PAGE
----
Most guest party members start with one Limit, while Donald and Goofy eventually learn two each. Sora even gets his own, Trinity Limit, but it’s not quite as useful solo and is meant to be used when both Donald and Goofy are in the party together for optimal effect. Limits open with a special attack, then release you while allowing you and your teammate to use a variety of special attacks with X and Triangle, including a powerful finisher. Jiminy tracks the number of hits you land during each Limit in the journal, so anyone going for the secret ending will need to use each limit at least once (and land at least one hit!).
Now that Mulan is in her final form, I can finally give an analysis of her as a party member. She’s no Tarzan (no one will ever be that good again) but she’s not bad, and she’s even better at this early point in the game when Goofy lacks most of his abilities. Since the game will finally let you kick her out of the party if you want, the decision is up to you. Once again, you need the Goof if you’re going to use Valour Form against Shan-Yu, but there’s something to be said about taking the local hero at least part-way to the boss.
As Sora and Mulan are talking about her going home, you see Shan-Yu still alive on a lower ledge. He roars with rage, summoning more Heartless to his side. The whole rage -> Heartless thing is pretty cool to see, even if he does summon more of those flying kittens, the Rapid Thrusters. “He’s heading for the imperial city!” He’s ten feet away and heading for the imperial city through heavy, debilitating snow in a game with no fall damage! We’ll… we’ll–!
You laze back to the Checkpoint, where a gate has opened, allowing access to the Imperial Palace. And… presumably hours of walking across countryside and through the capital city in between? You know, I’ve seen one other game do this kind of instantaneous cross-country horseshit. Just one, and it was also set in China! Game developers, China isn’t a Mobius strip, I promise! (It was Carmen Sandiego’s Great Chase Through Time. Great Adventure game, weiiiird sense of spatial relations.)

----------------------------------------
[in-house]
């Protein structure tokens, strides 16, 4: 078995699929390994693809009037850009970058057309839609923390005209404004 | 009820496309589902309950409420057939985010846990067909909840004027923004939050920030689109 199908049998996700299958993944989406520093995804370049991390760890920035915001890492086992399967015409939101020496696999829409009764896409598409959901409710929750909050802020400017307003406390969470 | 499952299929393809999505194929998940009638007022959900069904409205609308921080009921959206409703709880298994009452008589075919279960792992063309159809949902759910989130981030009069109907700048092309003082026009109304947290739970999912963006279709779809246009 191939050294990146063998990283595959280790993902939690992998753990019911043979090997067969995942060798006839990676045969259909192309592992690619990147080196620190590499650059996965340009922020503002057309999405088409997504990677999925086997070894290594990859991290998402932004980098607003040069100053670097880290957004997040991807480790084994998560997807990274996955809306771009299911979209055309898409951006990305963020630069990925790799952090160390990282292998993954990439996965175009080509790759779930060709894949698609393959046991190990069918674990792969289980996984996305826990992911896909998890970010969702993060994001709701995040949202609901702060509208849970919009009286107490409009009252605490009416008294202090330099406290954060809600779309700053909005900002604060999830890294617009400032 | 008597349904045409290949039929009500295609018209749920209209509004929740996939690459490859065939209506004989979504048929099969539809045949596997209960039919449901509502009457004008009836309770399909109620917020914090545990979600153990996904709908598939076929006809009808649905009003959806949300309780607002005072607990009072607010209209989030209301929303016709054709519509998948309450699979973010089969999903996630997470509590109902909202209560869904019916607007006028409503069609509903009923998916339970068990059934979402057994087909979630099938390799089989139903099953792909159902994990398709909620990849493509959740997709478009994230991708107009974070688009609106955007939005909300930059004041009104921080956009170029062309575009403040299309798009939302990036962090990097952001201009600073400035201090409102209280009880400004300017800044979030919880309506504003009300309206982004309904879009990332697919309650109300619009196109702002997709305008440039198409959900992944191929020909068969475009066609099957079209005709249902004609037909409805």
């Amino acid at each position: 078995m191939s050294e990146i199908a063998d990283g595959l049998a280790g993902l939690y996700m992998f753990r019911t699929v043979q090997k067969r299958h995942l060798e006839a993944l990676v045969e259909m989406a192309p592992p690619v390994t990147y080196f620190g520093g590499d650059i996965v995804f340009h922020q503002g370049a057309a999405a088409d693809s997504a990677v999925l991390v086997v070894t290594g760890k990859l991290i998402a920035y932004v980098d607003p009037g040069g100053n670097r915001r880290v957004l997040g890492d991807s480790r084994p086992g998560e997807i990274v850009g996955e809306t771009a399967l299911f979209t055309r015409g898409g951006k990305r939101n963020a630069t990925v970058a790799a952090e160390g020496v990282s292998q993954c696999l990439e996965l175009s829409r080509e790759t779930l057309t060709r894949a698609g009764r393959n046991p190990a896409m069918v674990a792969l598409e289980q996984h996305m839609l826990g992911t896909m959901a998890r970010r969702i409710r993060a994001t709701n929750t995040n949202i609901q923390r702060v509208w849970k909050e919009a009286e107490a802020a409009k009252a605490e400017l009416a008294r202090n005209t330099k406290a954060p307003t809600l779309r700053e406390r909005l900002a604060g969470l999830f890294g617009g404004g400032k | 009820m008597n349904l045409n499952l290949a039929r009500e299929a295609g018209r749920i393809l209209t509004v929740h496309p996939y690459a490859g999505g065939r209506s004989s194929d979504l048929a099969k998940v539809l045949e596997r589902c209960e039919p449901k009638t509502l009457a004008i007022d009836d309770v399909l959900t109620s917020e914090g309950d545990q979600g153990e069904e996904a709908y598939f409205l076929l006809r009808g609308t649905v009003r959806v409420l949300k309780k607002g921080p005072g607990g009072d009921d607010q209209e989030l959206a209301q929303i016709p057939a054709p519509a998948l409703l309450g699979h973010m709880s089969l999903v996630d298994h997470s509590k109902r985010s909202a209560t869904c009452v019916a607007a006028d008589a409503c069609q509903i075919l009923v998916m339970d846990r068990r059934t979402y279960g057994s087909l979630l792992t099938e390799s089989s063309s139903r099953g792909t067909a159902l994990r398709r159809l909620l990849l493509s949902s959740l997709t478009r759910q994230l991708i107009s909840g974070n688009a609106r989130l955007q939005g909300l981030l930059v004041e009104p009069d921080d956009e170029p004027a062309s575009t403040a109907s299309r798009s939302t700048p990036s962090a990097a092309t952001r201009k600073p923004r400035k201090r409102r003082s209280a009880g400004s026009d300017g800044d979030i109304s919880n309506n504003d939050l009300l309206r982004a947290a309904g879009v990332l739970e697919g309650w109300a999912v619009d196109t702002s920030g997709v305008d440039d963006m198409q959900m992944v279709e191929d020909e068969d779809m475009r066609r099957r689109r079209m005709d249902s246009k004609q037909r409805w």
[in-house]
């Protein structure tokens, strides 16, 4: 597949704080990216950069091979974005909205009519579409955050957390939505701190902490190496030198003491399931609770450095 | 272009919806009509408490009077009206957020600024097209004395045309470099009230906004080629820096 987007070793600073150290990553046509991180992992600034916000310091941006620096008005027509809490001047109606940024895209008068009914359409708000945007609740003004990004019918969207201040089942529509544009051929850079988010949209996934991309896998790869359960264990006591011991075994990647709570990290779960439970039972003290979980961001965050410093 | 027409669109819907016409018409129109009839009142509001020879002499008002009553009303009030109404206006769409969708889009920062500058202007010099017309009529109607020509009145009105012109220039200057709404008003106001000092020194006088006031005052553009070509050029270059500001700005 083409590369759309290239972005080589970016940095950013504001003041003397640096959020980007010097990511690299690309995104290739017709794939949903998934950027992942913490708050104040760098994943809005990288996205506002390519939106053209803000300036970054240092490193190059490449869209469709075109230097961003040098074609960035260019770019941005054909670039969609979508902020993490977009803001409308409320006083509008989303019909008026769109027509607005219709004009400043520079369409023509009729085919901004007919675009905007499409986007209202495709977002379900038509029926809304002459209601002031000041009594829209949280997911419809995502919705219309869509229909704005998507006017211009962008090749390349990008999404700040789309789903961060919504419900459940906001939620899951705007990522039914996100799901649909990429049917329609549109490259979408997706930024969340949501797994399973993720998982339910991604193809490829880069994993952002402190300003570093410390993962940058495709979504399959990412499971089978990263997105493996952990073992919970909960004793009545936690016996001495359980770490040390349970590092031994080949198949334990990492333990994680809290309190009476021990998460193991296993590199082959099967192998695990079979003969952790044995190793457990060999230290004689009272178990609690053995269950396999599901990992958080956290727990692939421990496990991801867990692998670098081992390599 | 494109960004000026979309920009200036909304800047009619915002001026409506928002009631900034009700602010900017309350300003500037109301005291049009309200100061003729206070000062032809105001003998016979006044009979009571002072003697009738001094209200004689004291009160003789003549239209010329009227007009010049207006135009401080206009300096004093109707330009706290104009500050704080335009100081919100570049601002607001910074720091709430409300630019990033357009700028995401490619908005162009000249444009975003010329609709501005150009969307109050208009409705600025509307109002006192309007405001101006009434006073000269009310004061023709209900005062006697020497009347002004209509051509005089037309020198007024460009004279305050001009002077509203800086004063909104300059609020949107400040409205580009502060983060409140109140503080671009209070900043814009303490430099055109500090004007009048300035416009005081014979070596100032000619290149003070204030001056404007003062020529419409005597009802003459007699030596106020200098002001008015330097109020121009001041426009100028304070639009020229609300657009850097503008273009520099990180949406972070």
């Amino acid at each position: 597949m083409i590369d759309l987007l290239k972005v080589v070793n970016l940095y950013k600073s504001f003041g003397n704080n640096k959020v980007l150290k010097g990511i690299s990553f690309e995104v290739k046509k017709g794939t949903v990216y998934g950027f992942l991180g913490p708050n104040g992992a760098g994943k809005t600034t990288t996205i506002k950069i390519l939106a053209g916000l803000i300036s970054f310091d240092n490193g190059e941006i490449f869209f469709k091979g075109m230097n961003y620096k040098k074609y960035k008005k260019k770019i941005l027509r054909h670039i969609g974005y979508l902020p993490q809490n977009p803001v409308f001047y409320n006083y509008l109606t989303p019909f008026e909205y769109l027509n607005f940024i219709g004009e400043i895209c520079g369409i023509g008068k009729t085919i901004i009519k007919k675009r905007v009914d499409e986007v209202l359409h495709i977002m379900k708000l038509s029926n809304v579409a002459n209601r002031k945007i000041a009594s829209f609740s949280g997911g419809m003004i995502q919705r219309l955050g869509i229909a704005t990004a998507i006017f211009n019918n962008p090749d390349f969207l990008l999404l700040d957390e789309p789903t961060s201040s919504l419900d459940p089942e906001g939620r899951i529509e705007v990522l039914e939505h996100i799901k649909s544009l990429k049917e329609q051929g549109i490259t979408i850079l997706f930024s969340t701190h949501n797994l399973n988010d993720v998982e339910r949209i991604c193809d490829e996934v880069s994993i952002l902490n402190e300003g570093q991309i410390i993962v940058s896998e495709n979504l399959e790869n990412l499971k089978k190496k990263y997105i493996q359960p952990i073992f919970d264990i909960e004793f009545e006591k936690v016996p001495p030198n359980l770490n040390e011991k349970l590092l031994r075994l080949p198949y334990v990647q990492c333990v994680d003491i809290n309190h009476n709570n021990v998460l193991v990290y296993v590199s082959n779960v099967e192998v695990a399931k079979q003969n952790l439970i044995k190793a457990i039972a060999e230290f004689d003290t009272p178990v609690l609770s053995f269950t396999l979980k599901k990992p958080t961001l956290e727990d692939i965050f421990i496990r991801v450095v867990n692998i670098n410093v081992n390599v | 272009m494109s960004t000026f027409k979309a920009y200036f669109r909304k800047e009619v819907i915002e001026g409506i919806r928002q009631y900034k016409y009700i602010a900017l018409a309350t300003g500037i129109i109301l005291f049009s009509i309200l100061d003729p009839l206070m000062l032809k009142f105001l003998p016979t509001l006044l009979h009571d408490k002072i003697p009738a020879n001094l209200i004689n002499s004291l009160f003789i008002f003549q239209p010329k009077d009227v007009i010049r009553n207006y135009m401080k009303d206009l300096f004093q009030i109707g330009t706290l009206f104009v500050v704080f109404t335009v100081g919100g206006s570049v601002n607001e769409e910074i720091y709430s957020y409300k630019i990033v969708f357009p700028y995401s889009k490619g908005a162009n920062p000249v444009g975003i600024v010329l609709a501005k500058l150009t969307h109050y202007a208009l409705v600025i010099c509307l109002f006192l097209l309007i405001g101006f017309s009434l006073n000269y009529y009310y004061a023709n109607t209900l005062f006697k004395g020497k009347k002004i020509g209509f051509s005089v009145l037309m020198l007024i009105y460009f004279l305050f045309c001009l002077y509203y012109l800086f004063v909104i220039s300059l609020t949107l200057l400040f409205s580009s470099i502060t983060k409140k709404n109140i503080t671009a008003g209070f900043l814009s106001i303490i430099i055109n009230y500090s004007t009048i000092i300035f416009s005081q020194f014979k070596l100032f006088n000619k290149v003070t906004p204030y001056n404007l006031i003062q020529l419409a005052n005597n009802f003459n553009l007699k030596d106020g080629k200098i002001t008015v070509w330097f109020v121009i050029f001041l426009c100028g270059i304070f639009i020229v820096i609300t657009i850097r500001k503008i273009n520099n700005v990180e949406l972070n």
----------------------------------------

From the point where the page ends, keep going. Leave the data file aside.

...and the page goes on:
Inside the palace walls, you—whoa. This is a pretty huge empty space. It’s like we walked inside of one of KH2’s massive vistas instead of the room you were supposed to see it from. There’s a big empty platform, then a bridge, and then a HUGE second empty courtyard, leading to an empty plateau up some stairs. There’s so much room here that I can’t help but wonder if they were planning to put in some of the buildings that were in the palace in the original film, but cut them out for whatever reason. We do later see the crowd from the end of the film standing in this room (which appears to be the kind of 2D crowd you see in sports games) but at ground level, the emptiness is… vast.
Shang and the other soldiers are here, this being a retake on the scene where Mulan rides up and tries to talk to them. In the film, they were still angry with her and ignored their warnings. But this time it goes better… by certain definitions of better. Firstly, Shan-Yu reveals himself immediately (it must be easy to spot him when he’s the only living thing for miles). So we’re just gonna give up on the tension from the film, eh? That’s fine. I don’t mind this one so much because KH2 scores its own points by causing some of Shang’s exhausted soldiers to fall into darkness and become Nightwalker Heartless. Wow, that’s dark! We’ve never seen the game do this before, I feel like it adds a lot to the scene and universe! Too bad it’s undercut by my confusion over the men turning into Emblems when succumbing to darkness should only produce Purebloods, but I’m not going to let that kind of canonical confusion ruin a good moment… the first time.